In contrast, a new poll has been drawn up, instigated by the opposition group, Floridians for Affordable Reliable Energy (FARE). This poll was a two-pronged effort to clarify voter desires. In one question FARE asked voters not about general approval, but used the actual proposed language on the ballot. They saw only a 40 percent approval return. Then they asked respondents how they felt with the notification that AG Moody had mentioned -- that 75 percent of customers would likely be compelled to switch to another provider. Support collapsed, down to just 21 percent saying they would approve the ballot measure.

The recent brush with Hurricane Dorian that Florida experienced has only made people more leery of change. Outside providers with a limited infrastructure are not viewed as being properly equipped to deal with that kind of calamity. It is another hurdle the “choice” proponents face, and they are already having problems clearing the prior hurdles.

Brad Slager, a Fort Lauderdale freelance writer, wrote this story exclusively for Sunshine State News. He writes on politics and the industry and his stories appear in such publications as RedState and The Federalist.

Comments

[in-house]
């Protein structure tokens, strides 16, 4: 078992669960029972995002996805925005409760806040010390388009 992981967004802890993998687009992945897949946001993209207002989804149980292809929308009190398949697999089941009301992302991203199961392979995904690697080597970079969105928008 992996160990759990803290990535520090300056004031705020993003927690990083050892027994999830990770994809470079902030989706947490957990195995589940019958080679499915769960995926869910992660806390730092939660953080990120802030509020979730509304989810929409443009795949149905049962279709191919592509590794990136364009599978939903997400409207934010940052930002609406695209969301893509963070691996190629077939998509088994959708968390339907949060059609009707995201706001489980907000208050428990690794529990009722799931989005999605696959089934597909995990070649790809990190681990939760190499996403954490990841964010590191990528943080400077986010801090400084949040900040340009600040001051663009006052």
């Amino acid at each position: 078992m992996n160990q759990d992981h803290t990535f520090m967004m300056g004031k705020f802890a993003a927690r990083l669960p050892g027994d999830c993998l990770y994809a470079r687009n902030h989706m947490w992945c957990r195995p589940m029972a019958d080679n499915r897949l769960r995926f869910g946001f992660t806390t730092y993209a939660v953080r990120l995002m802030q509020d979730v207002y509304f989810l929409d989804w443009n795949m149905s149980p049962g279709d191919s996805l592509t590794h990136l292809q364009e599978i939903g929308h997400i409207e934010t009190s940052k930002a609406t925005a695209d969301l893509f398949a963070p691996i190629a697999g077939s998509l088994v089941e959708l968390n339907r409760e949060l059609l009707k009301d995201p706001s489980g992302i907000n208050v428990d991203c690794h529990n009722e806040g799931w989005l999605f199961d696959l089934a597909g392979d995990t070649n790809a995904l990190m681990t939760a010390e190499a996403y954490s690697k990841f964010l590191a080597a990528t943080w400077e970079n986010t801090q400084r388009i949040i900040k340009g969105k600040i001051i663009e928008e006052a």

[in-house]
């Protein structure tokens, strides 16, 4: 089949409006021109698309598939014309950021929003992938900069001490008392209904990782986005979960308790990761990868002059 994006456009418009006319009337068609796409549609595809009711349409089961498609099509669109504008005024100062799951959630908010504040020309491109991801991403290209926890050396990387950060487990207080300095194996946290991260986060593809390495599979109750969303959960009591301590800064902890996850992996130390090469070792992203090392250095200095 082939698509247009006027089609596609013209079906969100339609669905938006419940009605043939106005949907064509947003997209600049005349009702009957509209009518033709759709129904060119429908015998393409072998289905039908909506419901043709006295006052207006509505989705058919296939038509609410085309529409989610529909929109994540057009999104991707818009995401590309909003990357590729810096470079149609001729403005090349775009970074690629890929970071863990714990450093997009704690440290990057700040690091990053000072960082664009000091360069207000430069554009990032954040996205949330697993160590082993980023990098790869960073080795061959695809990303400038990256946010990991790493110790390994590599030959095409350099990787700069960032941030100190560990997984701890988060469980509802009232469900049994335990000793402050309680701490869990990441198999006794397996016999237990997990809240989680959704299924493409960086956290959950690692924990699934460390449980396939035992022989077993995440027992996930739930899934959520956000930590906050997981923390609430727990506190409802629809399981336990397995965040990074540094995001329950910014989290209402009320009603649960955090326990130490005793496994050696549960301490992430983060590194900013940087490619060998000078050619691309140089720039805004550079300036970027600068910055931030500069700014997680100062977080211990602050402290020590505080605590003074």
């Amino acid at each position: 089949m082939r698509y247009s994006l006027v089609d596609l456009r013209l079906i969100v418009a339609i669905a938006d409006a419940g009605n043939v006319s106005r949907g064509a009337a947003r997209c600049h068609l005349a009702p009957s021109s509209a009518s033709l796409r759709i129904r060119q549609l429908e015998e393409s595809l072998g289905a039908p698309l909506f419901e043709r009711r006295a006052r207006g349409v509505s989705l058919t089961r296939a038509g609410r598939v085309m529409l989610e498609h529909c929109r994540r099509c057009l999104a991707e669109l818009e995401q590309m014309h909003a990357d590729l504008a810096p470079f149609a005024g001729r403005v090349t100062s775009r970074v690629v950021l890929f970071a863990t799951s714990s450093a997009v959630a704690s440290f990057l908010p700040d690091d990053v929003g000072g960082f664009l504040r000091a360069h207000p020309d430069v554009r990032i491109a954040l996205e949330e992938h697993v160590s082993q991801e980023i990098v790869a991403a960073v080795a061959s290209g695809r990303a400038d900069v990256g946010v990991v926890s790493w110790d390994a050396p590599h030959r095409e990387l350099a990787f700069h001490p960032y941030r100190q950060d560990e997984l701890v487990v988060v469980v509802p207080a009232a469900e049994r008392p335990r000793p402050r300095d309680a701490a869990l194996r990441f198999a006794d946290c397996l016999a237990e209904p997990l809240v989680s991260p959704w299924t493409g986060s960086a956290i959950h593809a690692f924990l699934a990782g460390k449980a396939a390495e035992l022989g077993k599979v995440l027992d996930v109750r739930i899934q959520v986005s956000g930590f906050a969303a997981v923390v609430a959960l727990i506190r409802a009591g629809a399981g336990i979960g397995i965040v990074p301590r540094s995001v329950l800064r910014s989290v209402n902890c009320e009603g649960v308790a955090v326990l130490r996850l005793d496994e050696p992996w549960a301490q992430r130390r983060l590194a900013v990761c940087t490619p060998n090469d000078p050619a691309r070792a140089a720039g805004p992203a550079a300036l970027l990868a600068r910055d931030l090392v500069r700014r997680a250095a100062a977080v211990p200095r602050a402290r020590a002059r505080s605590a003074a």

This constitutional amendment to deregulate the electric industry is a TROJAN HORSE. Be careful Florida. Electric generation companies want to compete - oh really? If I buy from solar company x because i want to be "green" how do they magically make sure that electric produced from that solar plant gets to my meter? They don't and they can't. It just goes on a grid. Most likely you will receive the electric generated by the FPL gas plant x miles from your home. Correct? JR Kelly (Office of Public Counsel) told me back in 2014 that most states that de-regulated saw price INCREASES and he doubted they would deregulated in Florida. Why did I ask him that question in Dec 2014? Because the outgoing General Counsel of the FPSC made a passionate speech at the Dec 2014 Internal Affairs Meeting to the Commissioners of his dream and prediction of the electric industry being deregulated just like the telecommunication industry. yep, 5 years ago. They are building a Global Grid and they don't want state price regulation to get in their way. Be careful. The regulatory model (price regulation) isn't broken or outdated - our REGULATORS are broken and that is what we need to fix. Focus on the right problem, investigate the cushy relationships that have infected so many of our regulatory bodies and fix that problem.